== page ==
I don’t own a TiVo. Besides dinking around with some at trade shows, I’ve never even used one. I hear they’re fantastic. The company’s announcement today of a temporary reinstatement of its “Lifetime Subscription” for $400 makes me wonder: why does TiVo charge a service fee at all?
I understand that it takes time and money to build (or license) program data, but it’s the sort of information that scales. Once the program guide is built it can be replicated for almost no cost, no matter how many more TiVo units are activated. Instead, the company charges hundreds of dollars over the lifetime of the device for the very data that makes their machines work. In their business model holding the reins of the data makes their product more valuable, but it actually makes their product less valuable to buyers.
Since the main competitor to TiVo is not other third-party DVR manufacturers but the set-top boxes licensed by cable companies for a monthly fee, it would seem like a smart way to differentiate their product. As it stands now, every time I consider buying a TiVo I have to ask myself if I want to pay several hundred dollars up front as well as several hundred dollars over the use of the device. And as good as their interface may be, I don’t. I suspect most of their other potential customers feel the same way.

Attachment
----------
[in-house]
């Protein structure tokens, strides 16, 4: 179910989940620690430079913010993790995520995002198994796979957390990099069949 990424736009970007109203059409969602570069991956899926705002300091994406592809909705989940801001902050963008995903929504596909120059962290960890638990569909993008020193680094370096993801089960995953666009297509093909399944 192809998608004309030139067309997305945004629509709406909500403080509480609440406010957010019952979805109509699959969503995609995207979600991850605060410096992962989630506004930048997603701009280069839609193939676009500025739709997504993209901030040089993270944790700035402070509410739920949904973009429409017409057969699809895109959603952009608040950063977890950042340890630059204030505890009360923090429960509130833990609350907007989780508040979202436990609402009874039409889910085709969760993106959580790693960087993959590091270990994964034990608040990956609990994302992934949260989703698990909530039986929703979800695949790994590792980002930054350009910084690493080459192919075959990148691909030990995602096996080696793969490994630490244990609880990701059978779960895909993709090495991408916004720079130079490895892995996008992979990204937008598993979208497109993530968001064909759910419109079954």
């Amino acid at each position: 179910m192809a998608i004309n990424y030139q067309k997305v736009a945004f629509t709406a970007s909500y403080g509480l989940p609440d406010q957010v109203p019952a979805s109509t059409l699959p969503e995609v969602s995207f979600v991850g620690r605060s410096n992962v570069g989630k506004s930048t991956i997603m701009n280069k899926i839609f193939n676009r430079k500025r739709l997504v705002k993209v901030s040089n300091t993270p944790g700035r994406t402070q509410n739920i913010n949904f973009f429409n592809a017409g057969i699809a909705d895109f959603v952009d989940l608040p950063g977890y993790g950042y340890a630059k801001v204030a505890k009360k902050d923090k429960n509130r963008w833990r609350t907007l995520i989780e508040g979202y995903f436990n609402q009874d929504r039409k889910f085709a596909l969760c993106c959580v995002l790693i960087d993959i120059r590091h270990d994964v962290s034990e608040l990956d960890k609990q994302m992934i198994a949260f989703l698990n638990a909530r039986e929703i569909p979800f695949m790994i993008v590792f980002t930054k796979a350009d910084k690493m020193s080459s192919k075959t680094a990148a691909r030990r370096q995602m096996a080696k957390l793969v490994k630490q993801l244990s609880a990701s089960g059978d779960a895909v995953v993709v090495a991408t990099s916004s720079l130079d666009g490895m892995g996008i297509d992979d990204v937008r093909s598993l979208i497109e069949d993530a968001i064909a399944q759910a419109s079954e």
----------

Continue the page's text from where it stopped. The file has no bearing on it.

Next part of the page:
Even the terminology “lifetime subscription” is offputting. Who wants to commit to a product platform for life? Obviously, you can stop using your TiVo whenever you like, but my point is that the term “lifetime,” while meant to imply a simple amortization, also implies a heavy, lifelong commitment. Appealing to true believers, perhaps, but not new converts.